The crisis in Sudan has killed hundreds and displaced more than 1.2 million, affecting Sudan's neighbors, including the nearby Persian Gulf monarchies. They see this crisis as an effective threat to their financial investments, security of trade and shipping, and their supply of agricultural products.
At the moment, the monarchies share in common an interest in stability in Sudan. But they do not necessarily agree with one another on how to achieve this goal, with each preferring its own stabilization strategy.
The power struggle and military clash in Sudan began April 15 between the Sudan Armed Forces (SAF) of Abdel Fattah al-Burhan and the Rapid Support Forces (RSF) under the command of Mohammed Hamdan Dagalo, known as "Hemedti."
The Persian Gulf Monarchies share in common a desire to establish a ceasefire and stabilize the country. Each has big plans for Sudan, due to its its geographical size (the third-largest on the continent), its potential in agriculture and mining, and its proximity to the Red Sea, Suez Canal, the Strait of Bab al-Mandab, and the Arabian peninsula.
The United Arab Emirates (UAE) and Saudi Arabia have long-term plans for Africa, and for Sudan as their gateway to it.
The security of Sudan is essential for Saudi Arabia, with which it shares a sea border. Riyadh has invested heavily in its tourism sector on the Red Sea coastline, worth hundreds of millions of dollars, and its two major ports are less than 200 miles apart. The Neom project and the Saudi smart and linear city, worth $500 billion, are located in this area.
In addition, Saudi Arabia has made many investments in Sudan's mining, agriculture, and infrastructure sectors and has pledged $3 billion to Sudan. Riyadh may participate in the long-term plan to build a railway from Port Sudan to Chad.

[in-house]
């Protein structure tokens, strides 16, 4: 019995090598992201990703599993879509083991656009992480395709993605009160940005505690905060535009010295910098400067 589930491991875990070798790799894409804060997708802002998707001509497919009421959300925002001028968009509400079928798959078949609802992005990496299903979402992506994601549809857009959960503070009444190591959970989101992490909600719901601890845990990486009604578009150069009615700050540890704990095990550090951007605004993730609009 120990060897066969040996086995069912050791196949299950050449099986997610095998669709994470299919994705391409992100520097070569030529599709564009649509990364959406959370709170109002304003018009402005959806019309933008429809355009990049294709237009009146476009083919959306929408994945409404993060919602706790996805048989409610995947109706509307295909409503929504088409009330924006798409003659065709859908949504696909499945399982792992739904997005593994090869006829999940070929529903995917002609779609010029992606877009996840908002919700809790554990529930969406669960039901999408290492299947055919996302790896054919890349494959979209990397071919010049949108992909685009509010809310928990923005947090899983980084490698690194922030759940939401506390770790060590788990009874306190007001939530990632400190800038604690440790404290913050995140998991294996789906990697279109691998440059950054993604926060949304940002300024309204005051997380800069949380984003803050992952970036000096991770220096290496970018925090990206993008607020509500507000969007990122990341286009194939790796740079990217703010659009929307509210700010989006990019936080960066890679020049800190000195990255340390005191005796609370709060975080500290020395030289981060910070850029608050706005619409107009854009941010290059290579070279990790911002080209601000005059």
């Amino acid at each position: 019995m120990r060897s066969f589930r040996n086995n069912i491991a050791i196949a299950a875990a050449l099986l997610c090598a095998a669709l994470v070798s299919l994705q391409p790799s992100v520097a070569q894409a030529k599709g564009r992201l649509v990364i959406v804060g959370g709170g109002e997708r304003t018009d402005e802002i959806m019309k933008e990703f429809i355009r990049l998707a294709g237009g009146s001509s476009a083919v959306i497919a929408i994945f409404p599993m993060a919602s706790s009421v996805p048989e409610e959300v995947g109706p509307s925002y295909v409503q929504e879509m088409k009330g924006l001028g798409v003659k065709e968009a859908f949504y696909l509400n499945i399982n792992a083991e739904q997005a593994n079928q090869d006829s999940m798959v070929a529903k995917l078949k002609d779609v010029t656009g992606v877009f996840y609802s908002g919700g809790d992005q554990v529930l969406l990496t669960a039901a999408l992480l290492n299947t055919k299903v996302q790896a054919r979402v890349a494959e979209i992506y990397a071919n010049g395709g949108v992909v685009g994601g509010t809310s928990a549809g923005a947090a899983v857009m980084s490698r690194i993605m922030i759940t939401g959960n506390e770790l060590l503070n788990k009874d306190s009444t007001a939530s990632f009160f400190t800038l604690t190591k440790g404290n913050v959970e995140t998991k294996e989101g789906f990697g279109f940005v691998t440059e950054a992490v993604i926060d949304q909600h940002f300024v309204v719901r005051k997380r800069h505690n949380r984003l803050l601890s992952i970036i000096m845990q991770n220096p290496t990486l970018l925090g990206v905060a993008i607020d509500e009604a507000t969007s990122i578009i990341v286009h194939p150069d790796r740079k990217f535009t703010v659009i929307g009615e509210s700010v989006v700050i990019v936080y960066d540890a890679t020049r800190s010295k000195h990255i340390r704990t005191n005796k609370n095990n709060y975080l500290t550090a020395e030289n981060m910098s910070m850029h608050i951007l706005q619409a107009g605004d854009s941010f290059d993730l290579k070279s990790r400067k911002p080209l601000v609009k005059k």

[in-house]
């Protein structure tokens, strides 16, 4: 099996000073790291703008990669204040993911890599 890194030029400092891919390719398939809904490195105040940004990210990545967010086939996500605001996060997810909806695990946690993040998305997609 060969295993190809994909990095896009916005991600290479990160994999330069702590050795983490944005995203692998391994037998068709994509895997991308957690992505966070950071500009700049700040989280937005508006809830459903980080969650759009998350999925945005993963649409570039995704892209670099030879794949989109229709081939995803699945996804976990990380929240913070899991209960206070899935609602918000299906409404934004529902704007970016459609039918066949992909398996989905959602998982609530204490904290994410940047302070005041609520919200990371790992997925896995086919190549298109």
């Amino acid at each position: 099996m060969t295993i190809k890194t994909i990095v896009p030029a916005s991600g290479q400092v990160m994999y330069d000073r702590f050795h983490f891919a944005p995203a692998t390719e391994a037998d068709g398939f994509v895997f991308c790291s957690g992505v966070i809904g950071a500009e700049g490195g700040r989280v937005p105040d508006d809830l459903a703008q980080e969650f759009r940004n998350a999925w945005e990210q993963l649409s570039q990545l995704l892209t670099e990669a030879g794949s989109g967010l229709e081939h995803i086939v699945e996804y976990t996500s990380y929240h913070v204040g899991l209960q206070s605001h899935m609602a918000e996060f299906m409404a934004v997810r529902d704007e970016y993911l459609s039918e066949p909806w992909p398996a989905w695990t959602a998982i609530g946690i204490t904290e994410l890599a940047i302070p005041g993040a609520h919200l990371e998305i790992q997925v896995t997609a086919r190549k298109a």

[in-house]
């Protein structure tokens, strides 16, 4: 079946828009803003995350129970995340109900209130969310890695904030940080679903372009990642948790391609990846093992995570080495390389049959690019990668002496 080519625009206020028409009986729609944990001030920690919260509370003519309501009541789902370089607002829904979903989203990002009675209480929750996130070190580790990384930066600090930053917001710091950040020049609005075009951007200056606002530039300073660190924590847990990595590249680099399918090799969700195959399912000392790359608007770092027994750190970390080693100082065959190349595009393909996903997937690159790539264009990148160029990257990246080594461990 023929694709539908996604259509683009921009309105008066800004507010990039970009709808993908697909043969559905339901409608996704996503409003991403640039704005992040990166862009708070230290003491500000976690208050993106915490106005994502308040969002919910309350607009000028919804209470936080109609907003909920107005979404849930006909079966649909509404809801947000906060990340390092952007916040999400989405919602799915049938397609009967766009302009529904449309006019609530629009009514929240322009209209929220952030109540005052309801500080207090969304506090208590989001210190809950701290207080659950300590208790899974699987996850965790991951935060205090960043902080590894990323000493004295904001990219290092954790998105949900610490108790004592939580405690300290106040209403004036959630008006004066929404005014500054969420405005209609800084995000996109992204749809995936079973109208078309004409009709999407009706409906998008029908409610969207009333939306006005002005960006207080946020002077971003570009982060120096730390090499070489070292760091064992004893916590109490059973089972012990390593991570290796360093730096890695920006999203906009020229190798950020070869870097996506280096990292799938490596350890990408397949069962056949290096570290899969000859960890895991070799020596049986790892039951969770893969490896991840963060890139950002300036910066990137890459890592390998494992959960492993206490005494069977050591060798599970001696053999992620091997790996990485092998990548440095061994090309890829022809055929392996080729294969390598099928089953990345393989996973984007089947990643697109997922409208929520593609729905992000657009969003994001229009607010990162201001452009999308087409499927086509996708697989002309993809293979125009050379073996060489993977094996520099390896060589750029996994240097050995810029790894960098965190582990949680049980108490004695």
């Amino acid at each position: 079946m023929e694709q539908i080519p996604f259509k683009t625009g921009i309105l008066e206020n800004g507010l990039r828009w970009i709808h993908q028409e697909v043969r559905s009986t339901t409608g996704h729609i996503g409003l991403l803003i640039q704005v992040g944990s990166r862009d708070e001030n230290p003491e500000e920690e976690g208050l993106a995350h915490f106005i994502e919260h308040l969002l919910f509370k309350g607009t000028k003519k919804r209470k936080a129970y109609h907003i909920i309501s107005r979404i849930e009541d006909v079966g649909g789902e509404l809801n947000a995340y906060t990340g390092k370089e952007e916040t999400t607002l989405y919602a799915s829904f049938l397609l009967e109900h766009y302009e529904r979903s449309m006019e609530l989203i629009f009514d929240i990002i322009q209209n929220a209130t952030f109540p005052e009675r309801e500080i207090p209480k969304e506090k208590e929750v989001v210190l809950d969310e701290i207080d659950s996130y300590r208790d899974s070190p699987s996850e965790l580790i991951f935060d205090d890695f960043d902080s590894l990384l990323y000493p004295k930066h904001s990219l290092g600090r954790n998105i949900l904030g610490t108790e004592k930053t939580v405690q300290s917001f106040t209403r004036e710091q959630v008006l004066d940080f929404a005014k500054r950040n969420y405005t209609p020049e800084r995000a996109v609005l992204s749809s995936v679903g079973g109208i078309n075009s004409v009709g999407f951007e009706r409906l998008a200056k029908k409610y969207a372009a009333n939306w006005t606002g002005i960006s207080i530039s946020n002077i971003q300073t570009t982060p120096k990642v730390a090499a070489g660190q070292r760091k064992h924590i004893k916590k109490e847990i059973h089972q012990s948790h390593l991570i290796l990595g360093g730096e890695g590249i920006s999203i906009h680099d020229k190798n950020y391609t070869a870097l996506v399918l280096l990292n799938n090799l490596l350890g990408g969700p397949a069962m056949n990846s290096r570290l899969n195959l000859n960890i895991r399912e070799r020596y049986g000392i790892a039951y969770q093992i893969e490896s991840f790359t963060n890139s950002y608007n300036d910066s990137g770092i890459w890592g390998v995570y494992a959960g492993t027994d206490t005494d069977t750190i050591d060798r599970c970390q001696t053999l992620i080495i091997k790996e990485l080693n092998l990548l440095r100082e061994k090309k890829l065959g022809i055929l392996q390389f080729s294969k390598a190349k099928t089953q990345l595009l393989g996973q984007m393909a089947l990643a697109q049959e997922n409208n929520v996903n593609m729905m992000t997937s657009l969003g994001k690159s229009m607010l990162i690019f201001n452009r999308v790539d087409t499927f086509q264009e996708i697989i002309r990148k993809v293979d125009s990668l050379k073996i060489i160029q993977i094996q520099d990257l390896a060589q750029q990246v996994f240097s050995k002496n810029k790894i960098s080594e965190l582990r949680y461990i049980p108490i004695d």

Because of Saudi Arabia's interests in Sudan, Riyadh is seeking a comprehensive peace. Saudi officials are in contact with both sides of the conflict and are engaged in talks to establish a ceasefire. They try to show a moderate, impartial, and pragmatic position in the crisis.
The presence of Sudanese forces in the 2015 Saudi Arabia-led coalition attack on Yemen has given them the influence to force both sides to agree on a one-week ceasefire in the peace talks in the Saudi city of Jeddah in May, along with the U.S. Earlier, in a show of commitment to peace and humanitarian aid, Riyadh helped evacuate 8,455 civilians.
The UAE, like Saudi Arabia, has many economic and investment interests in Sudan. The UAE is Sudan's largest export destination, accounting for 53.3% of total exports in 2021. It is also one of the major buyers of gold from Sudan, purchasing $2.85 billion in 2021. In December 2022, the Abu Dhabi Ports Group signed a $6 billion contract to build the Abu Amama port on the Red Sea coast. This is a major part of Abu Dhabi's vital and strategic step to control ports in the Red Sea and secure economic and political interests in the Red Sea and Africa.
The UAE has also maintained contact with both groups involved. Abu Dhabi enlisted the support of RSF forces in Libya to support Khalifa Haftar in 2016. Likewise, SAF leader al-Burhan traveled to the UAE in March 2022.